Analyzing the Labour Code on Paycheck in California upon Termination

An employer that terminates (lays off or fires) an employee has to immediately pay the employee every of the employee’s earned, unpaid wages, as per the labor code guiding paycheck in California upon termination. This last payment has to include wages earned for work done until the final day of work, and payment for any unused and accrued vacation time. If there are any unsettled wages from previous pay periods, the employer has to make up all the wages in the last paycheck as well.

It is not legal for an employer that fires or lays off an employee to withhold last payment until the end of the normally stipulated pay period.


The Labor Commissioner’s office that enforces California’s wage laws, states that a suspension of an employee should be treated as a discharge if the suspension is utilized simply to avoid having to meet the last pay requirement. An employer might, however, suspend a worker without paying up all earned, unpaid wages if the suspension doesn’t lead to termination or if the reason behind the suspension is to carry out a sincere investigation of wrongdoing before arriving at a decision on whether termination is right and the employer could show it properly investigated.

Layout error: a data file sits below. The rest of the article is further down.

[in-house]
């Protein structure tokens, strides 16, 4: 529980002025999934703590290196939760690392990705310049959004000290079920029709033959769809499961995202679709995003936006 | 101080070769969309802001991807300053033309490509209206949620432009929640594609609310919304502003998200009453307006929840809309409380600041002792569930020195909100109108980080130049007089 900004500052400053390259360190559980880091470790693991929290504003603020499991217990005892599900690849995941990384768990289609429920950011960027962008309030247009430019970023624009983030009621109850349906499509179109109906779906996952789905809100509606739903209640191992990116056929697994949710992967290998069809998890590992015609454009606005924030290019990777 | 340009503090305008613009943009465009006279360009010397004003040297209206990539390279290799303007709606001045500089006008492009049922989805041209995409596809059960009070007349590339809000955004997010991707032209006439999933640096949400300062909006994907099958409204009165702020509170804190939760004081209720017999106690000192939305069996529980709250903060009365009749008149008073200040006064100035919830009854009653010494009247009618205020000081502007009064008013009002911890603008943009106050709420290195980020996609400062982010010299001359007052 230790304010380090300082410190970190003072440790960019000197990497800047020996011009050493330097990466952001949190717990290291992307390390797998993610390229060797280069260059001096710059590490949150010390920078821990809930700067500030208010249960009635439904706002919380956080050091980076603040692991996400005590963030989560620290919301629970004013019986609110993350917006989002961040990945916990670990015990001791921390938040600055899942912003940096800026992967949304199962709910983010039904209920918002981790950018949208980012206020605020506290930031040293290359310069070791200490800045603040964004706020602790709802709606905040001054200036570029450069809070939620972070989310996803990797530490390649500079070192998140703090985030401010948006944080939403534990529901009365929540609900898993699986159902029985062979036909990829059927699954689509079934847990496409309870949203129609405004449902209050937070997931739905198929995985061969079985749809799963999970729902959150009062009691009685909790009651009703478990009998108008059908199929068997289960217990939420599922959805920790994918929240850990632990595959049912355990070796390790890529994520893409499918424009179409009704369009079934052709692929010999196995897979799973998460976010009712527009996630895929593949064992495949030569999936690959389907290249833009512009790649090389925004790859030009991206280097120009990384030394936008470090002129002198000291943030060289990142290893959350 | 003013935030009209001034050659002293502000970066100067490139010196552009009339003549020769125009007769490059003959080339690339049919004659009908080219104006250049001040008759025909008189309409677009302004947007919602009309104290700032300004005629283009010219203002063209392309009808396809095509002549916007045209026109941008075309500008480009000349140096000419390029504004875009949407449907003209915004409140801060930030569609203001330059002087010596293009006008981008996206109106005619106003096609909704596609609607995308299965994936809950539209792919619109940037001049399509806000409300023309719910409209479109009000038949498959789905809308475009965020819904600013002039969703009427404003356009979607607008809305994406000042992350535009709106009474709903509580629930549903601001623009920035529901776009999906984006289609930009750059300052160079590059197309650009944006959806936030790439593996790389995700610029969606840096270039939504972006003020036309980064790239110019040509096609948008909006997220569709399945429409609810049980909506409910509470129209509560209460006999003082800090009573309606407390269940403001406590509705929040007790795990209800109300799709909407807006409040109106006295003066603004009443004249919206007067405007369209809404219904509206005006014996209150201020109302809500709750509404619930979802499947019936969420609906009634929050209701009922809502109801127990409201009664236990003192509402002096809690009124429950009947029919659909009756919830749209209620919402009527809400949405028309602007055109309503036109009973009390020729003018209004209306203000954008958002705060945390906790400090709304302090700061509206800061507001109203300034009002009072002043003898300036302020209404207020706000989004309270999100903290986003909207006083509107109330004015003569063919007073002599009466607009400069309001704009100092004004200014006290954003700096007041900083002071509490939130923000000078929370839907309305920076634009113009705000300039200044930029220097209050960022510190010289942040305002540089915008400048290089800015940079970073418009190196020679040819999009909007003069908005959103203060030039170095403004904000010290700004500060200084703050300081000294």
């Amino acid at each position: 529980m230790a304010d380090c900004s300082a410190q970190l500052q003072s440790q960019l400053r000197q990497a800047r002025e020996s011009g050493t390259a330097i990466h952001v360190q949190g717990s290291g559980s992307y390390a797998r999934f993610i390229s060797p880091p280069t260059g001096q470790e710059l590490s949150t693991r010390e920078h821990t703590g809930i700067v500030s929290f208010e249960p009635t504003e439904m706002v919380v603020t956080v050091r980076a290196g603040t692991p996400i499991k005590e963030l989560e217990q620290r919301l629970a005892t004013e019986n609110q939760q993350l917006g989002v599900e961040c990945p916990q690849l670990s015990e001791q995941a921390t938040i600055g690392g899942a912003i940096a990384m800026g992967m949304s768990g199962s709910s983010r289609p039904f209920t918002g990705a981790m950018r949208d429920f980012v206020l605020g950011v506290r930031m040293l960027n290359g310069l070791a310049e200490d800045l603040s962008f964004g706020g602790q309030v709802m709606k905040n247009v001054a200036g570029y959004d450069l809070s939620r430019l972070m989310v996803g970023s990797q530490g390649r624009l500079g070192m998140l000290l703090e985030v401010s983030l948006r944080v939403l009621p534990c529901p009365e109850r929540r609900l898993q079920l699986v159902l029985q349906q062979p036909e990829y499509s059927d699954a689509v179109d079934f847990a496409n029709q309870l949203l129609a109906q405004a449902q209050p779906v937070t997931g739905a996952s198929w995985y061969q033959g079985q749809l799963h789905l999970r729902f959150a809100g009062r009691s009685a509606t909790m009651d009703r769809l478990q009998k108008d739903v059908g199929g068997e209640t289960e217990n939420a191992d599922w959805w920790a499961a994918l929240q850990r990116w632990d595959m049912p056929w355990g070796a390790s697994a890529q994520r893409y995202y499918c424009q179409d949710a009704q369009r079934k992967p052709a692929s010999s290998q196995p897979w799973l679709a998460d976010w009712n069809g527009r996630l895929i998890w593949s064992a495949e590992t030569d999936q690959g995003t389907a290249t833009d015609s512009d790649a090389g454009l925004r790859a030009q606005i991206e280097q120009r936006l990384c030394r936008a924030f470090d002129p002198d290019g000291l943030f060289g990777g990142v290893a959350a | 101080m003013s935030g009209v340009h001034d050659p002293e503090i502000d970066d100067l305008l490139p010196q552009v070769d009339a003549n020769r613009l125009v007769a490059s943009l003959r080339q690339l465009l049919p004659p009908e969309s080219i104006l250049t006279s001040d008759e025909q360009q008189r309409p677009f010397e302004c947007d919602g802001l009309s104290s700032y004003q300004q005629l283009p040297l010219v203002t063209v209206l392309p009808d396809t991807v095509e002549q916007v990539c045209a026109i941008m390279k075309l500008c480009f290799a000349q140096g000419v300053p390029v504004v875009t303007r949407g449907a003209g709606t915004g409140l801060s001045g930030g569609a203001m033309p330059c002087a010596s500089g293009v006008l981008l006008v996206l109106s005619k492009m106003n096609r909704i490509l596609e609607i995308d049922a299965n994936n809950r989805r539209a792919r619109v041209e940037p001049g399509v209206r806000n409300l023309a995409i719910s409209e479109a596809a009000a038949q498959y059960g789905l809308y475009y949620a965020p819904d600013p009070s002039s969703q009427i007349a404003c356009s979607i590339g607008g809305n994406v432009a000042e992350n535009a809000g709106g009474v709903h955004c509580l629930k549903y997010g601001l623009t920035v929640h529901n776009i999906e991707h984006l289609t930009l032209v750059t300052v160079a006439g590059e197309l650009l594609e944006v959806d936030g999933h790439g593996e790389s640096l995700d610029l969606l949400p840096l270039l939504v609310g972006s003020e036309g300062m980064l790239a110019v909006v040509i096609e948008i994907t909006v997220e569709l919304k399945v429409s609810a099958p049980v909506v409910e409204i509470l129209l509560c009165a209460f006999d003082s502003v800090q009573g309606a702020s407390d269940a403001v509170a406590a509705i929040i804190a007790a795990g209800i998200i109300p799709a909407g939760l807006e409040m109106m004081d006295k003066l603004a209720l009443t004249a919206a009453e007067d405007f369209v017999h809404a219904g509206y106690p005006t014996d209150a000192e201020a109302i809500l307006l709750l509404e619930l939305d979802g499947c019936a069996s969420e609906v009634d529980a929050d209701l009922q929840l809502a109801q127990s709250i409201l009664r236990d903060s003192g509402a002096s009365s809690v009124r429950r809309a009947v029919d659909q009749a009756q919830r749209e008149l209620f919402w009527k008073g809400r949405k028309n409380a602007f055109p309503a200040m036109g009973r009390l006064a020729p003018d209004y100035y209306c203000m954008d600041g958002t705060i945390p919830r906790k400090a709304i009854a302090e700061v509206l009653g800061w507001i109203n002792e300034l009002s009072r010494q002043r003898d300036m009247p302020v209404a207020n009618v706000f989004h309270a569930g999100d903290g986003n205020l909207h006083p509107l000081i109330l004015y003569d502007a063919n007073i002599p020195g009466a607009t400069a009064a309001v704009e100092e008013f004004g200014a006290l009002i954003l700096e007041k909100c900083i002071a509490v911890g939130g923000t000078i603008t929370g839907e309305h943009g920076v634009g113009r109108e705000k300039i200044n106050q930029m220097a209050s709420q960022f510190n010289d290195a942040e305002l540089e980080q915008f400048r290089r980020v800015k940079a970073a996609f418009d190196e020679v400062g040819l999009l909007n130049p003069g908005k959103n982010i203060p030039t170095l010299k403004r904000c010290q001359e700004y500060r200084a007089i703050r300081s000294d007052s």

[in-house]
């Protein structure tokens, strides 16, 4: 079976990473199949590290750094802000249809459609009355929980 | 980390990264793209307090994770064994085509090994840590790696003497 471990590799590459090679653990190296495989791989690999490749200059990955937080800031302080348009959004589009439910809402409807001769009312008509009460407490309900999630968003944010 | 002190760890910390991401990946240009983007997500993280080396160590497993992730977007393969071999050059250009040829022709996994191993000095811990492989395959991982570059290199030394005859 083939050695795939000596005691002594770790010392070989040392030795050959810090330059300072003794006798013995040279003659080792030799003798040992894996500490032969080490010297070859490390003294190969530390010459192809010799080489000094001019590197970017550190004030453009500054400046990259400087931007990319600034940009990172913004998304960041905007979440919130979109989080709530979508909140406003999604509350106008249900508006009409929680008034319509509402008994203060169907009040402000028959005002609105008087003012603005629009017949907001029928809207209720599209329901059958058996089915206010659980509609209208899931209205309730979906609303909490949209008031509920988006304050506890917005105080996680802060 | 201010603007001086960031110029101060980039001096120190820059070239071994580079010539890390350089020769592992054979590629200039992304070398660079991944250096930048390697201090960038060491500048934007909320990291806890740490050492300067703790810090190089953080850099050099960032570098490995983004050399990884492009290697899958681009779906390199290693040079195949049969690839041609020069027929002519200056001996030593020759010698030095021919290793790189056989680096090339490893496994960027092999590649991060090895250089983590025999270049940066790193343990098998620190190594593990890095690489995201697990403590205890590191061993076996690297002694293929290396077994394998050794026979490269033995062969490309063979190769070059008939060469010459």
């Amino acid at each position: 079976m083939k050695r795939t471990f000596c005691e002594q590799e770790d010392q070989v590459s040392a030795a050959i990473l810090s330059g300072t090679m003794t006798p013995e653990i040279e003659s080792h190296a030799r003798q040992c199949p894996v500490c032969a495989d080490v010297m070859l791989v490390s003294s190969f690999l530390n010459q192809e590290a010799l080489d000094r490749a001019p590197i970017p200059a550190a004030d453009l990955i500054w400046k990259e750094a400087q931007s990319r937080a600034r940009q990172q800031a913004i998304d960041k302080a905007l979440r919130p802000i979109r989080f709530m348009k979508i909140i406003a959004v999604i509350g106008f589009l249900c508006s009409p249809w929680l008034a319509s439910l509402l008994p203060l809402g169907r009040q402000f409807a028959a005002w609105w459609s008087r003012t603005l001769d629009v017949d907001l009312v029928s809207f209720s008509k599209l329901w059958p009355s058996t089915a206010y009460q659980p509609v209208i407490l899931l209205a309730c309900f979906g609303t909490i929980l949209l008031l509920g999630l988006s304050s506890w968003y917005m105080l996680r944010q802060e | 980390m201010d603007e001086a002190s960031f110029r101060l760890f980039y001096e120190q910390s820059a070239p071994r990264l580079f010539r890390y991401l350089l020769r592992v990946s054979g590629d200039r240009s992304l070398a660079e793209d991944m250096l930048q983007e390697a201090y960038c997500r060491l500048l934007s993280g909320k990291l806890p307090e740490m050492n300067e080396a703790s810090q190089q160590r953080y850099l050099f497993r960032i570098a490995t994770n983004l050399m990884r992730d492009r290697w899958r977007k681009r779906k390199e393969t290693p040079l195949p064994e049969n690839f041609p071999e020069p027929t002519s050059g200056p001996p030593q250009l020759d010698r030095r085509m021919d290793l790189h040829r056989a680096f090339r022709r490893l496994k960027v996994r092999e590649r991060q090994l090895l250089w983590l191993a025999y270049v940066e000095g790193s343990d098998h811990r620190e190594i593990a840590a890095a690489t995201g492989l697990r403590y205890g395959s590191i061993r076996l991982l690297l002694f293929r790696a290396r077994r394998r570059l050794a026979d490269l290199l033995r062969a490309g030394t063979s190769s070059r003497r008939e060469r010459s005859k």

Exceptions to Immediate Final Pay

An exception to the laws that wages must be paid completely on the final day of work may be initiated when the employee’s work is carried out away from the administrative offices of the employer. Industries in which this exception to the laws applies include the oil drilling industries and motion picture. Yet even in these scenarios, all owed wages have to be paid within 24 hours of the termination, excluding holidays and weekends. Employers who terminate seasonal employment in the packaging and preparation of foods might have up to three days (72 hours) after termination to settle the final wages. In cases where the exceptions apply, the date wages are mailed is regarded as the date of payment.


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